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accusations affection answer appears assertion believe Blackwood called cause character charge child conduct considered conversation course crime death desire doubt England evidence expressed eyes facts father feelings friends gave give given hands heart hope human husband impression insanity interest kind knew Lady Byron leave less letter living London look Lord Byron manner marriage matter means memory mind Moore moral mother Murray nature never object once opinion period person poem present published reader reason regard relations respect says seemed seen sent separation silence sister society soul speak spirit statement story strong suffering suppose tell thee thing thou thought tion told true truth virtue whole wife wish woman women writing written wrote young
Página 187 - Wherefore let them that suffer according to the will of God commit the keeping of their souls to him in well doing, [as] unto a faithful Creator.
Página 477 - Should her lineaments resemble Those thou never more may'st see, Then thy heart will softly tremble With a pulse yet true to me. All my faults perchance thou knowest, All my madness none can know ; All my hopes, where'er thou goest, Wither, yet with thee they go. Every feeling hath been shaken ; Pride, which not a world could bow. Bows to thee — by thee forsaken, Even my soul forsakes me now...
Página 255 - Therefore, whatsoever ye have spoken in darkness shall be heard in the light ; and that which ye have spoken in the ear in closets shall be proclaimed upon the housetops.
Página 395 - God; so for curious and carnal persons lacking the Spirit of Christ to have continually before their eyes the sentence of God's predestination is a most dangerous downfall, whereby the Devil doth thrust them either into desperation or into wretchlessness of most unclean living no less perilous than desperation.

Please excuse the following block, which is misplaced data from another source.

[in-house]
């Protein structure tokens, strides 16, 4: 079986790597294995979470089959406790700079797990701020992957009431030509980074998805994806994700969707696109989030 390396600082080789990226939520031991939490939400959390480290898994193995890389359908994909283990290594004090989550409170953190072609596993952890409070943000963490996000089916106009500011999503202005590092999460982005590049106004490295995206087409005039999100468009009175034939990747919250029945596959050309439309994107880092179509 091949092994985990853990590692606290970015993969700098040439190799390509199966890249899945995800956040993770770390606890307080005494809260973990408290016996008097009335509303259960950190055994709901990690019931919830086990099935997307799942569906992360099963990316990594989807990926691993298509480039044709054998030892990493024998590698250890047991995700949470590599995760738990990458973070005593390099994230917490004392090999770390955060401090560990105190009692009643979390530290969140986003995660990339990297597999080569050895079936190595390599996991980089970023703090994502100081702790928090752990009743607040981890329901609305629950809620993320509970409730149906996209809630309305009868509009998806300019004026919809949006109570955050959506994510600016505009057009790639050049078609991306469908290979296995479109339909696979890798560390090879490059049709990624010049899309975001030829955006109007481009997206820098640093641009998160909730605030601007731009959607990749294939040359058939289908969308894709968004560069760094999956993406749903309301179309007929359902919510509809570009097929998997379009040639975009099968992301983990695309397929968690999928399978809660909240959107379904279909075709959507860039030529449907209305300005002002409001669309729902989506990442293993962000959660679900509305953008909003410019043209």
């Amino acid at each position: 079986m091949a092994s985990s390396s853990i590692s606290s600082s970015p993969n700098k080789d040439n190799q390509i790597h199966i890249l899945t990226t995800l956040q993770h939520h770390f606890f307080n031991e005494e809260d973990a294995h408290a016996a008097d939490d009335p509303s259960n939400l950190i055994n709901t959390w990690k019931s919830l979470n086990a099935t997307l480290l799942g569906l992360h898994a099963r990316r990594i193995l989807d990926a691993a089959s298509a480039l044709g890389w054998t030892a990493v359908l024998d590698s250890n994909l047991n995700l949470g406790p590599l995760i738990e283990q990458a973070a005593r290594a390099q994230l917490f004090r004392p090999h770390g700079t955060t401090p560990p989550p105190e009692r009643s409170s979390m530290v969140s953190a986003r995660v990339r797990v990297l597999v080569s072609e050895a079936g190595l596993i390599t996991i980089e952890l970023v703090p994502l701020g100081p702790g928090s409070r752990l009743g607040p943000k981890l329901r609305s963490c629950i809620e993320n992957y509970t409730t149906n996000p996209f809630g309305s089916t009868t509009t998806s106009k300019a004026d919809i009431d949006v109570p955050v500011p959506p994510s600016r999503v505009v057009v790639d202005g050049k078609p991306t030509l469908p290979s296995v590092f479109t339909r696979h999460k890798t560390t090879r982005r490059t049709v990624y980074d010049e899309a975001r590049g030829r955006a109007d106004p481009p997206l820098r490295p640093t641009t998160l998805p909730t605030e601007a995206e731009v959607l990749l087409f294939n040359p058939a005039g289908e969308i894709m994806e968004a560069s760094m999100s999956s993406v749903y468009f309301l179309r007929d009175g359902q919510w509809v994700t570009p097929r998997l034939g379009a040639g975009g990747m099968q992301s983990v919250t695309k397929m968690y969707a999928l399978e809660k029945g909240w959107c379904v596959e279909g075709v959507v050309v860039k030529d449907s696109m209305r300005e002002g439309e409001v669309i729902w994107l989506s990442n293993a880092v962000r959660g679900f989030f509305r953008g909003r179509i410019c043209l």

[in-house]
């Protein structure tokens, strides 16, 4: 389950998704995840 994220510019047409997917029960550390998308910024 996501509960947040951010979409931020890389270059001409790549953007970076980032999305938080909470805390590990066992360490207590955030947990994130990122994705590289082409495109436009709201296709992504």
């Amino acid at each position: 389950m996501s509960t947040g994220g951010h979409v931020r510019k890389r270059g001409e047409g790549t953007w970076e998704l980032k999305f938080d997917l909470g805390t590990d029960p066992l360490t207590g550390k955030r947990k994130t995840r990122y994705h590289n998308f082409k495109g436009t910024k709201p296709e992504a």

Página 442 - Old man ! there is no power in holy men, Nor charm in prayer, nor purifying form Of penitence, nor outward look, nor fast, Nor agony — nor, greater than all these, The innate tortures of that deep despair, Which is remorse without the fear of hell, But all in all sufficient to itself Would make a hell of heaven — can exorcise From out the unbounded spirit the quick dense Of its own sins, wrongs, sufferance, and revenge Upon itself ; there is no future pang Can deal that justice on the self-condemn'd...
Página 46 - tis not that now I shrink from what is suffer'd : let him speak Who hath beheld decline upon my brow, Or seen my mind's convulsion leave it weak ; But in this page a record will I seek. Not in the air shall these my words disperse, Though I be ashes ; a far hour shall wreak The deep prophetic fulness of this verse, And pile on human heads the mountain of my curse ! cxxxv. That curse shall be Forgiveness.
Página 395 - As the godly consideration of predestination, and our election in Christ, is full of sweet, pleasant, and unspeakable comfort to godly persons, and such as feel in themselves the working of the spirit of Christ, mortifying the works of the flesh and their earthly members, and drawing up their mind to high and heavenly things...
Página 442 - This should have been a noble creature : he Hath all the energy which would have made A goodly frame of glorious elements, Had they been wisely mingled ; as it is, It is an awful chaos — light and darkness — And mind and dust — and passions and pure thoughts, Mix'd, and contending without end or order, All dormant or destructive...
Página 421 - Oh she was perfect* past all parallel — Of any modern female saint's comparison , So far above the cunning powers of hell, Her guardian angel had given up his garrison ; Even her minutest motions went as well As those of the best time-piece made by Harrison : In virtues nothing earthly could surpass her, Save thine " incomparable oil,
Página 26 - BORN in the garret, in the kitchen bred, Promoted thence to deck her mistress' head ; Next — for some gracious service unexprest, And from its wages only to be guess'd — Raised from the toilet to the table, — where Her wondering betters wait behind her chair. With eye unmoved, and forehead unabash'd, She dines from off the plate she lately wash'd.
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Anglo-Ottoman Encounters in the Age of Revolution: Collected Essays, Volumen1
Vista previa limitada - 1993